LAUDERHILL – Caribbean Premier League (CPL) cricket returned to Florida following dismissal of a lawsuit and a request for an emergency injunction by the USA Cricket Association (USACA) to stop six CPL teams from participating in a tournament staged at Central Broward Regional Park in late July.
USACA Executive Secretary Kenwyn Williams on July 19 filed a lawsuit and requested an emergency injunction in Florida's 17th Circuit Court to prevent the CPL cricket tournament from taking place. City of Lauderhill Mayor Richard J. Kaplan, Broward County Parks & Recreation and Central Broward Regional Park Manager Duncan Finch were named as defendants.
Williams asserted that the Lauderhill public officials had violated the terms of a sanctioning agreement by requesting permission from the International Cricket Council (ICC) rather than USACA to stage the cricket tournament in Florida. Williams asserted that USACA is the organization legally authorized to sanction ICC cricket matches in the U.S.
Neither CPL nor the ICC were listed as defendants, however; even though the former applied for and the latter sanctioned the matches.
Attorneys representing Kaplan filed a motion to dismiss Williams' lawsuit on July 21 on procedural grounds and alleged facts of the case. Kaplan told an ESPN cricket reporter that he was confident that local officials had followed proper match sanctioning procedure by requesting permission from the ICC rather than USACA as the latter had been stripped of its authority to sanction ICC cricket matches in the U.S. in June 2015.
Also supporting the request for dismissal, attorneys for the mayor stated that Williams was a pro se litigant – acting on his own – and that he isn't licensed to practice law in Florida. Williams, who resides in New Jersey, previously worked as a paralegal in a New York law firm. Based on these two criteria, Williams' filing of the lawsuit on behalf of USACA as co-defendant is impermissable, they stated.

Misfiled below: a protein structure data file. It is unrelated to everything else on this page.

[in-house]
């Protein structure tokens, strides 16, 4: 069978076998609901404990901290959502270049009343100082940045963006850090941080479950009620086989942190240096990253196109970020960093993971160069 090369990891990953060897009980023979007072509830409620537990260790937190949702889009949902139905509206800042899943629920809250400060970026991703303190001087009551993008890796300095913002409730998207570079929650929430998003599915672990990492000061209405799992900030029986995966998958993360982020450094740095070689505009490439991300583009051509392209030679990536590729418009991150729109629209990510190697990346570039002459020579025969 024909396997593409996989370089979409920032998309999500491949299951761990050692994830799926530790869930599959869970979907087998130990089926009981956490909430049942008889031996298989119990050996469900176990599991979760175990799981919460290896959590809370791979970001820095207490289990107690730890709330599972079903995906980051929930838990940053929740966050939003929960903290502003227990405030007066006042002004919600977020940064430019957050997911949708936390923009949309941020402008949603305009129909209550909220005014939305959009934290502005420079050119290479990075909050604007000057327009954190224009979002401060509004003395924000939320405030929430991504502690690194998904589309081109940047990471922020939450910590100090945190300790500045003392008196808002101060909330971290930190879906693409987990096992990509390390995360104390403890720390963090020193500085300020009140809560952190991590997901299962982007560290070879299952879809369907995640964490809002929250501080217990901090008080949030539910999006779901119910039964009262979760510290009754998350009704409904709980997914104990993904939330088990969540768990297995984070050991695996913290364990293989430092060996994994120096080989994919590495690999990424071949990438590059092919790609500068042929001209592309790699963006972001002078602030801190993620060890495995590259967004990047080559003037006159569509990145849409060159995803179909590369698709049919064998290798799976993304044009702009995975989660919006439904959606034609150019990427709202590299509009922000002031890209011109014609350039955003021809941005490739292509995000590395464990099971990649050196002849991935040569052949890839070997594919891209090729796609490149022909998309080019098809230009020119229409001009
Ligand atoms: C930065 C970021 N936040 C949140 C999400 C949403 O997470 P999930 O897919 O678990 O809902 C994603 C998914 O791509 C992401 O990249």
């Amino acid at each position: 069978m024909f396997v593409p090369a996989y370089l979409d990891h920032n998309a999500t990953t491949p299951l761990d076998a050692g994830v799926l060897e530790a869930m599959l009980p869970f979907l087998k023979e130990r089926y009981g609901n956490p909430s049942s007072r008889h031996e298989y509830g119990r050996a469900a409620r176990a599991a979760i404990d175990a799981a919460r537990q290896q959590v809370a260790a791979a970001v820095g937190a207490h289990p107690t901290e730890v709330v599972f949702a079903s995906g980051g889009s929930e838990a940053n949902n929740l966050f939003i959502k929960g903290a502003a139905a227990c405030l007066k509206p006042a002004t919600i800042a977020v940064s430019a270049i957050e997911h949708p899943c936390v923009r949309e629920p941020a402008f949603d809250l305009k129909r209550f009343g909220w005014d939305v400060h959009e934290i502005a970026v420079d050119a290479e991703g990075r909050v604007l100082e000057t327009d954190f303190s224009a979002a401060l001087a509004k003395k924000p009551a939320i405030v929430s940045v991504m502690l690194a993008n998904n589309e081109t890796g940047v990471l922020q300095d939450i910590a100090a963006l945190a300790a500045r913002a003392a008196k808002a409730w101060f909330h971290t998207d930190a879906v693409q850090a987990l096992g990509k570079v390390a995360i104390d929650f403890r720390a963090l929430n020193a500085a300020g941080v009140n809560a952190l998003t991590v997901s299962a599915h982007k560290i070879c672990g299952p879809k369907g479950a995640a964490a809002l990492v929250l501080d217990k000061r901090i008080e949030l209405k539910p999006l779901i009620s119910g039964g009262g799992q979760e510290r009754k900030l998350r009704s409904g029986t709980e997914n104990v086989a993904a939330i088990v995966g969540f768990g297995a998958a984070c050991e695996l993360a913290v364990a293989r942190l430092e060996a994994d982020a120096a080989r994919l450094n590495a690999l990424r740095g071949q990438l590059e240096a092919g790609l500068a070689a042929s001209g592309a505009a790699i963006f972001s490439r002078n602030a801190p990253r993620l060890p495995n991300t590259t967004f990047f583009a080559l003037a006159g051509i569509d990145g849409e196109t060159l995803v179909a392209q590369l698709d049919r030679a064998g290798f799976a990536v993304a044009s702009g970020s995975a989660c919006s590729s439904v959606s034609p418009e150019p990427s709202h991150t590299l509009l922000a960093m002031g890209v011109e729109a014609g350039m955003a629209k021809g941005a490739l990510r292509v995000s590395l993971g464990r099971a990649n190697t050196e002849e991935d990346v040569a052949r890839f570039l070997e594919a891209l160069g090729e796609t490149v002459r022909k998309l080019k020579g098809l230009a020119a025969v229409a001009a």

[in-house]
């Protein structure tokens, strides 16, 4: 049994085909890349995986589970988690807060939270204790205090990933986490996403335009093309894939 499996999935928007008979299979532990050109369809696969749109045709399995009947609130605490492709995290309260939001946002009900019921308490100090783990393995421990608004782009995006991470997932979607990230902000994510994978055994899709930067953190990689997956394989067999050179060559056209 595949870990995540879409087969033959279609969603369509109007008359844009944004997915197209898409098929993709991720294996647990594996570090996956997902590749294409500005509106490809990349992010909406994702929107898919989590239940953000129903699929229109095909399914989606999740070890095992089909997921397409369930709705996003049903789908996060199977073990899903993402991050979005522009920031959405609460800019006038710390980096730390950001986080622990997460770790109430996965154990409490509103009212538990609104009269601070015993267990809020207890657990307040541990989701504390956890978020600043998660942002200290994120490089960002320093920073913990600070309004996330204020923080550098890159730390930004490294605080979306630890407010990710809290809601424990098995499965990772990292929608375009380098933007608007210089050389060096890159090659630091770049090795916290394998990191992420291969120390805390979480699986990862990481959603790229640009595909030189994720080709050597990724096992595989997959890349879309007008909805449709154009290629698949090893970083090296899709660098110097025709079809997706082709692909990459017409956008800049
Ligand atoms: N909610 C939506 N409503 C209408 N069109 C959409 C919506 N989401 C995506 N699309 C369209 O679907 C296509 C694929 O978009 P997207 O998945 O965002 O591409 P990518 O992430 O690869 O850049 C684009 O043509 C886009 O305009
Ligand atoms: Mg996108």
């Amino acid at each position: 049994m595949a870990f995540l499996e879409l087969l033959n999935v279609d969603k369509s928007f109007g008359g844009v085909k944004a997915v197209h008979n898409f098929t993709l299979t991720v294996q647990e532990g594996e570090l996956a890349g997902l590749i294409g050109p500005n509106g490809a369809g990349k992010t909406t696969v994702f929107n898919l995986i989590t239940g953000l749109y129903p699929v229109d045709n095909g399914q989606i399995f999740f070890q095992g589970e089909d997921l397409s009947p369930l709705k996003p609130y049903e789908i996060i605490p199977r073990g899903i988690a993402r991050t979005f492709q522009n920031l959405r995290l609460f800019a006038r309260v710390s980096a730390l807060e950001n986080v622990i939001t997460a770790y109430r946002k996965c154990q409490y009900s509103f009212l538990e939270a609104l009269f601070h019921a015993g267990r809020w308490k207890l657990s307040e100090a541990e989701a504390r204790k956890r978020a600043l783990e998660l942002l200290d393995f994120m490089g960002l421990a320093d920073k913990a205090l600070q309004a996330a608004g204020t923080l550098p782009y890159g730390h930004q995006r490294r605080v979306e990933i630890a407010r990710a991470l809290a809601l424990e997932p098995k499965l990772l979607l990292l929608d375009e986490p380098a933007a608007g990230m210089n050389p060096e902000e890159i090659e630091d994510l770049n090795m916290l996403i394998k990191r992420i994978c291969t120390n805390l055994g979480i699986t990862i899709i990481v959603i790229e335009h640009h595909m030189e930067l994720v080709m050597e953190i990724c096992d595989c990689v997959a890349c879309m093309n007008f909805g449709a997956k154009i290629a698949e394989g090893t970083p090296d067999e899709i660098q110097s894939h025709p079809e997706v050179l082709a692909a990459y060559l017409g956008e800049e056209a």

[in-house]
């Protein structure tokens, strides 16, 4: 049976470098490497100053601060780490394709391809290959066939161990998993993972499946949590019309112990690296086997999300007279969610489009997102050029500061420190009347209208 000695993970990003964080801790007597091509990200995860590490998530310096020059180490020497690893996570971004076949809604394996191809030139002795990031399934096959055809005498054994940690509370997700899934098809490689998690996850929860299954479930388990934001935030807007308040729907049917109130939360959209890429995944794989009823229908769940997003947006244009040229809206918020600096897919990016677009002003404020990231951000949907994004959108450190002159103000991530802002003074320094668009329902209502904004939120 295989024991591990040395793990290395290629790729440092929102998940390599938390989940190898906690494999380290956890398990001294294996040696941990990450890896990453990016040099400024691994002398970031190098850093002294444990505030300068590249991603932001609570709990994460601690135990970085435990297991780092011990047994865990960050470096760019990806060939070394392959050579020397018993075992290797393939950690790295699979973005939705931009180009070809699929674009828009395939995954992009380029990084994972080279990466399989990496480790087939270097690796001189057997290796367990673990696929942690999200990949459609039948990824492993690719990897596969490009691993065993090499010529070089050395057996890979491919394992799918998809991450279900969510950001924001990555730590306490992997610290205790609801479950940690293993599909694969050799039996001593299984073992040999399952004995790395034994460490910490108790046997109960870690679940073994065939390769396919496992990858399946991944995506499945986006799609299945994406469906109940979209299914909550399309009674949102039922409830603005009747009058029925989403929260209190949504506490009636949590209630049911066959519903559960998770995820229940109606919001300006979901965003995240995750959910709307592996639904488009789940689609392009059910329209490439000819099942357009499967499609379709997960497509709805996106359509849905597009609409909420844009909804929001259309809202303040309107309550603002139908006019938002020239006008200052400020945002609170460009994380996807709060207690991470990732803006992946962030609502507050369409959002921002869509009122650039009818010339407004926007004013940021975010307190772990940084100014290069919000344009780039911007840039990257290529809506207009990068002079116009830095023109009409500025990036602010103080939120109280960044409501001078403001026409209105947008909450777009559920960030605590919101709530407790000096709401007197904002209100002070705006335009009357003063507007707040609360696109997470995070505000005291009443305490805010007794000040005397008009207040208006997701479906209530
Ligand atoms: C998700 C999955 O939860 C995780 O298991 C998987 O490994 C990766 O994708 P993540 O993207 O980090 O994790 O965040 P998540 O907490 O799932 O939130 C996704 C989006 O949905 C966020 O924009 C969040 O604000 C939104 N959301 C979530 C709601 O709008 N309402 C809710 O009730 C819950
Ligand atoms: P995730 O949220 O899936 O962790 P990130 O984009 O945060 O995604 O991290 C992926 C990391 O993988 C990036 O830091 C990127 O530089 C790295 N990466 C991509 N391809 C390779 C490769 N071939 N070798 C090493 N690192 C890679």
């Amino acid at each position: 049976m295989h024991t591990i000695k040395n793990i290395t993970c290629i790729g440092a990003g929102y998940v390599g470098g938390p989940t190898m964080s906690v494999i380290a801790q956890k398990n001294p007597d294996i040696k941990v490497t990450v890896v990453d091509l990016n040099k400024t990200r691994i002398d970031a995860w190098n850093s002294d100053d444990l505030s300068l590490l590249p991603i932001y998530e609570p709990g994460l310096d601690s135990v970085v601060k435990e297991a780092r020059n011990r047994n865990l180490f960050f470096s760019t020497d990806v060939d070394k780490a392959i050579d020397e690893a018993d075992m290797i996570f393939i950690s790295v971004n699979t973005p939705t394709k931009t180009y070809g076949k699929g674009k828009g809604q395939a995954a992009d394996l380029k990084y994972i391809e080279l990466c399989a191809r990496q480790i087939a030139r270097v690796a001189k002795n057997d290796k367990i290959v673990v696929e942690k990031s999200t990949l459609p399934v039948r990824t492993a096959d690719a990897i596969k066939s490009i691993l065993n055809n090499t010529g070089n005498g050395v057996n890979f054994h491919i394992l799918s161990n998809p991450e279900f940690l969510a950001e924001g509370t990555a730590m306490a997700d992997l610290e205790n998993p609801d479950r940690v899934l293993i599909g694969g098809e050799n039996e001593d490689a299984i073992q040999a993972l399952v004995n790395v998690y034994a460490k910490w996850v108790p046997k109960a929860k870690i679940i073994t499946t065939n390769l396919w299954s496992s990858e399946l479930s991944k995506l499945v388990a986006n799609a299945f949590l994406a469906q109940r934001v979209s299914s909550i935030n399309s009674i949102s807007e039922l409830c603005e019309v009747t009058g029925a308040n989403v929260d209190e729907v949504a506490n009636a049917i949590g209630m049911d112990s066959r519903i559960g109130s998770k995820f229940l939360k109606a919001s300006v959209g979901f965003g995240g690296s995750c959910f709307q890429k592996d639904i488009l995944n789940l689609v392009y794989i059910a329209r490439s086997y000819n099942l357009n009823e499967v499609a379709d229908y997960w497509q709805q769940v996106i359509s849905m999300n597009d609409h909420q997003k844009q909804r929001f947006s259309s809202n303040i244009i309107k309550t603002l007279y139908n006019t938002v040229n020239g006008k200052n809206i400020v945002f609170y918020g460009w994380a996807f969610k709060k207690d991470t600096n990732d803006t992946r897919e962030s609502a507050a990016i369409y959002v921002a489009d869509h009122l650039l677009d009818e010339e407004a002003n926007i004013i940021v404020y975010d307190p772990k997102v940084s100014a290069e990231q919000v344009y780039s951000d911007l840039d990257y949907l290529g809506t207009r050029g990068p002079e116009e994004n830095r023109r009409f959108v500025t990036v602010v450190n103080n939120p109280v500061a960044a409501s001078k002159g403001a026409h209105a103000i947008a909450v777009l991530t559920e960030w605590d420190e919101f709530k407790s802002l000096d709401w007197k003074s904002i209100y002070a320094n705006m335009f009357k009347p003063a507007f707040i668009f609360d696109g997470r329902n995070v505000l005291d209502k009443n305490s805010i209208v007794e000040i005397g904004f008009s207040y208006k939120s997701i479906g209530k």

17th Circuit Court Judge Michael L. Gates paved the way for the CPL tournament to take place on July 25 when he dismissed Williams' lawsuit. Gates concluded that Williams' assertion that the CPL matches were not properly sanctioned was not valid and that plaintiff's claims were insufficient to justify ex-parte relief – in this case granting of an emergency injunction. Furthermore, he ruled that Williams did not have the standing to legally represent USACA in the case.
As established by legal precedent, ex parte judicial orders threaten defendants' right of due process if not administered properly and carefully. Strong, credible evidence needs to be presented in order for a temporary, emergency injunction to be granted, and Williams failed to do so, according to Gates.
As he wrote in his case summary: "Petitioner Kenwyn S. Williams purports to bring the instant action on behalf of USA Cricket Association. Mr. Williams is not permitted to do so. Mr. Williams is not a member of the Florida Bar, nor has he provided any documentation that he is authorized to practice law in the state of Florida. Under Florida law, a corporation may not represent itself through non-lawyer employees, officers or shareholders.¨
"It's my understanding that there have been no further developments associated with this case," the mayor's attorney, Douglas T. Marx of Waldman Trigoboff Hildebrandt Marx & Calnan, told the Florida Record. "Other than that, I have no comment to make on behalf of the city of Lauderhill or the mayor."
USACA did not respond to several repeated requests for comment. Attempts to contact the Lauderhill Mayor's Office were unsuccessful.